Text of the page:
The al-Qaeda affiliated Islamic State of Iraq and Syria (ISIS) has control of Syria's oil and gas resources, and is selling that fuel to the Assad government that it's supposedly there to fight, according to a New York Times report. Other Syrian opposition leaders have long suspected that the extremist group has some sort of secret agreement with the Assad regime. This report will do little to disprove that theory. According to the report, the extremist groups are getting electricity and "relief from airstrikes" in exchange for the fuel deal.
People are increasingly referring to "good" rebels and "bad" rebels in Syria, and by "bad" they absolutely mean ISIS, along with the Nusra Front. In recent months, the two sides have splits, with mostly native Syrian rebels stepping up their attacks against the Islamic groups in the areas around the Syrian city of Aleppo. Unlike many armed opposition groups in the country, the ISIS extremists typically aren't Syrian. They came over from Iraq with the hopes of establishing an Islamic state if the Assad regime is deposed. If the groups are indeed secretly collaborating with the regime on some level, it's not clear what changed those plans, other than perhaps a desire to keep the state unstable and prevent it from falling into more secular hands.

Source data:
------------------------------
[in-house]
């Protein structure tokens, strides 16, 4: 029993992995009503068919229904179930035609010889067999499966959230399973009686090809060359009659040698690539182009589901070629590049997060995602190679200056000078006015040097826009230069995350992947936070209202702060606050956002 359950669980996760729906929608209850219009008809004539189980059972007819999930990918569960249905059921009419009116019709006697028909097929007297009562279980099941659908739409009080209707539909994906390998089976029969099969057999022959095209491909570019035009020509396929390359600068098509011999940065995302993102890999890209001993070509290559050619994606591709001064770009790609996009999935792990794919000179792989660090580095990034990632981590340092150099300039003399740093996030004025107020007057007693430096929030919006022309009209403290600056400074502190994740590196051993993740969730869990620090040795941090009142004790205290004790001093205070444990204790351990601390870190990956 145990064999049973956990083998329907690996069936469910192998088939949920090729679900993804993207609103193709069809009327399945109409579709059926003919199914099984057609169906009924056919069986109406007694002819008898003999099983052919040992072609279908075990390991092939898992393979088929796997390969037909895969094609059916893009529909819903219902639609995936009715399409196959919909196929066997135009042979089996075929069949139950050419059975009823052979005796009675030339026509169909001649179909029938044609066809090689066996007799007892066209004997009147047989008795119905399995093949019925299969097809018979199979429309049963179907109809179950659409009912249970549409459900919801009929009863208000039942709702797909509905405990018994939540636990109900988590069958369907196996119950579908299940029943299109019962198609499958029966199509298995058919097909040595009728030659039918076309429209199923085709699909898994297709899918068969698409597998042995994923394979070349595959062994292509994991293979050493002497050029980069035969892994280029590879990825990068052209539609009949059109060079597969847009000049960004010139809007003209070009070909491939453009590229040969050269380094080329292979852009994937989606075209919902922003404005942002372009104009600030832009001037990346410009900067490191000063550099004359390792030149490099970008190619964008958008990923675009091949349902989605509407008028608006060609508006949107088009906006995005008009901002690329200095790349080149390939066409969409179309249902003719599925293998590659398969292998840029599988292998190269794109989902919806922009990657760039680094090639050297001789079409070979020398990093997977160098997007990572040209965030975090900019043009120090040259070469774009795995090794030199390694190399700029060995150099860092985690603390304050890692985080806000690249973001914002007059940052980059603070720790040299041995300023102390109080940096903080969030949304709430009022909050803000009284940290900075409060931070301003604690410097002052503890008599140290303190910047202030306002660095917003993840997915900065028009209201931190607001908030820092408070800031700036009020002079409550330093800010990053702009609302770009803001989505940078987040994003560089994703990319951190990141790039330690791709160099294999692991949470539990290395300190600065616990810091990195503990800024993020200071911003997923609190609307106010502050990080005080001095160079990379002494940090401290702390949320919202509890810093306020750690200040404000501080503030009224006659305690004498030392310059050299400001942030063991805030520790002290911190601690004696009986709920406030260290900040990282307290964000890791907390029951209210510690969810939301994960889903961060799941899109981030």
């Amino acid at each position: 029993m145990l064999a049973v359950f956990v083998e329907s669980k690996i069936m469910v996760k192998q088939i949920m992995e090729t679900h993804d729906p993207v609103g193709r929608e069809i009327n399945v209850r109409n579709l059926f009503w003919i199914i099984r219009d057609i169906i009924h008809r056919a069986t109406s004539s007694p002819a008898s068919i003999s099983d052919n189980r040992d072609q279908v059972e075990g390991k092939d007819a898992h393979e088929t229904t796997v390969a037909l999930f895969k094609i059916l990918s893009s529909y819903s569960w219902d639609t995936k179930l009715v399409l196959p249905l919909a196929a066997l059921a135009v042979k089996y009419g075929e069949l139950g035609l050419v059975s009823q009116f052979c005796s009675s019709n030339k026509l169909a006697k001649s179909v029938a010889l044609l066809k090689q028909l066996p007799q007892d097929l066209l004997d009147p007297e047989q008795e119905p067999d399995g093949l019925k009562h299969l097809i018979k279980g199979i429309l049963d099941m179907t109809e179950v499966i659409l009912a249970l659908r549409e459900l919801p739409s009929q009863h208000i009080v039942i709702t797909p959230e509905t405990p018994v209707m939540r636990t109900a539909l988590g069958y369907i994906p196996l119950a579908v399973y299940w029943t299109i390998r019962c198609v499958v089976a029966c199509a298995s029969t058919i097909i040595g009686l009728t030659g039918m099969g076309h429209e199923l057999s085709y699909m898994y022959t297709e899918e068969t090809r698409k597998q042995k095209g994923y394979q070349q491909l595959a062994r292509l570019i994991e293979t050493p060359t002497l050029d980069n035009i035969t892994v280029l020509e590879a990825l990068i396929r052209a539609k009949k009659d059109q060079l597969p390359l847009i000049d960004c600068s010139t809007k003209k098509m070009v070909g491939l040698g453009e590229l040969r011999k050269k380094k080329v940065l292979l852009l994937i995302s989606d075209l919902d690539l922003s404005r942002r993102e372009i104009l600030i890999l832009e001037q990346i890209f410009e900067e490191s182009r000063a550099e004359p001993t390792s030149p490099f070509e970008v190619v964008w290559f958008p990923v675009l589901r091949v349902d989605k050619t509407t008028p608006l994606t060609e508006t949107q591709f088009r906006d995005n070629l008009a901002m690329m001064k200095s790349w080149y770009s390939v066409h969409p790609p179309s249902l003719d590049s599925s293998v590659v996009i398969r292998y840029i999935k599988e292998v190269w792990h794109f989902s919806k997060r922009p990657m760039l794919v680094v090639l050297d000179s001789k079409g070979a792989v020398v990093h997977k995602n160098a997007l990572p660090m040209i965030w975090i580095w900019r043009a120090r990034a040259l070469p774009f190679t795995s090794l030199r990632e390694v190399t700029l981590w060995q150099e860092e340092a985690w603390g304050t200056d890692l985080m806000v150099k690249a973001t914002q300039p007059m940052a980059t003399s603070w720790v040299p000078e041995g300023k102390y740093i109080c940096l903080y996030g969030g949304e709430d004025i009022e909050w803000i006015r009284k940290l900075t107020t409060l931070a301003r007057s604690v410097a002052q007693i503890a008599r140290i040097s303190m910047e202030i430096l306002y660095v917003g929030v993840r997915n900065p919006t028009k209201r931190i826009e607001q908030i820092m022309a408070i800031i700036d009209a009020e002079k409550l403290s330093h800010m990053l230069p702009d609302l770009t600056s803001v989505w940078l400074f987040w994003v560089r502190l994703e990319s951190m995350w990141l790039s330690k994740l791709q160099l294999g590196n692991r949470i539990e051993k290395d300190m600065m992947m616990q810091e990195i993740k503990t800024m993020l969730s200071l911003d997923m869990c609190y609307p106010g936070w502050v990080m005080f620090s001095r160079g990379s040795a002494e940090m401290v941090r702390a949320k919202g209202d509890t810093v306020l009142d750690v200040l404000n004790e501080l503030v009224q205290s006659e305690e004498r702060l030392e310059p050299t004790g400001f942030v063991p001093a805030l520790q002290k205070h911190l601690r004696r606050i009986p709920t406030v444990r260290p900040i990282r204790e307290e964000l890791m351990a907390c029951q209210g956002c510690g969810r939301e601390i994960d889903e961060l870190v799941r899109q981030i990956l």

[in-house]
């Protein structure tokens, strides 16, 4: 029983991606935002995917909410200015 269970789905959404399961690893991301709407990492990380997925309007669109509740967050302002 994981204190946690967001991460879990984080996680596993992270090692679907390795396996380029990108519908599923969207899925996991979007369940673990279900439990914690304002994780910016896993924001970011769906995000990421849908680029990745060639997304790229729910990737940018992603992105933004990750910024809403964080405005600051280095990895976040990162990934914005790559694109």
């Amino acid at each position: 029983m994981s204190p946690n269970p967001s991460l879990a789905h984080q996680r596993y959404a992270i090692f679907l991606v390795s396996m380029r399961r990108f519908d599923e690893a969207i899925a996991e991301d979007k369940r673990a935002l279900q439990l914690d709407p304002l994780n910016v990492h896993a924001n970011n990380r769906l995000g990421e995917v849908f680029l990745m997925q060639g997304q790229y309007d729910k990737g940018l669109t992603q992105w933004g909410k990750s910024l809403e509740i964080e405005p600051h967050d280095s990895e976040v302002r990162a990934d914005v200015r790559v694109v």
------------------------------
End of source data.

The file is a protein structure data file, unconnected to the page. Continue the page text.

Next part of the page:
The collaboration almost certainly does not extend to tactical military information sharing. But the Times reports that the Assad regime might not need that:
While other American officials discounted the possibility of tactical military cooperation between the group and Mr. Assad’s government, they said that Syrian intelligence had almost certainly infiltrated opposition groups, including the Islamic State of Iraq and Syria and the Nusra Front, to track their activities.
“The Syrian regime is as Machiavellian as they come, and there is little it won’t do to hold on to power,” said an American counterterrorism official. “If the regime could strike a tactical accord with an enemy faction to achieve its larger strategic goals, it probably would.”
For their part, the Assad regime gets more out of the deal than just oil: the government has long referred to opposition groups in the country as foreign "terrorists." With the al-Qaeda groups working at an advantage, the picture on the ground looks more and more like what the Assad regime claims. To make things worse, the extremist hijacking of the Syrian conflict resulted in a temporary suspension of U.S. non-lethal aid at the end of 2013. The suspension was lifted as of Monday.
This article is from the archive of our partner The Wire.
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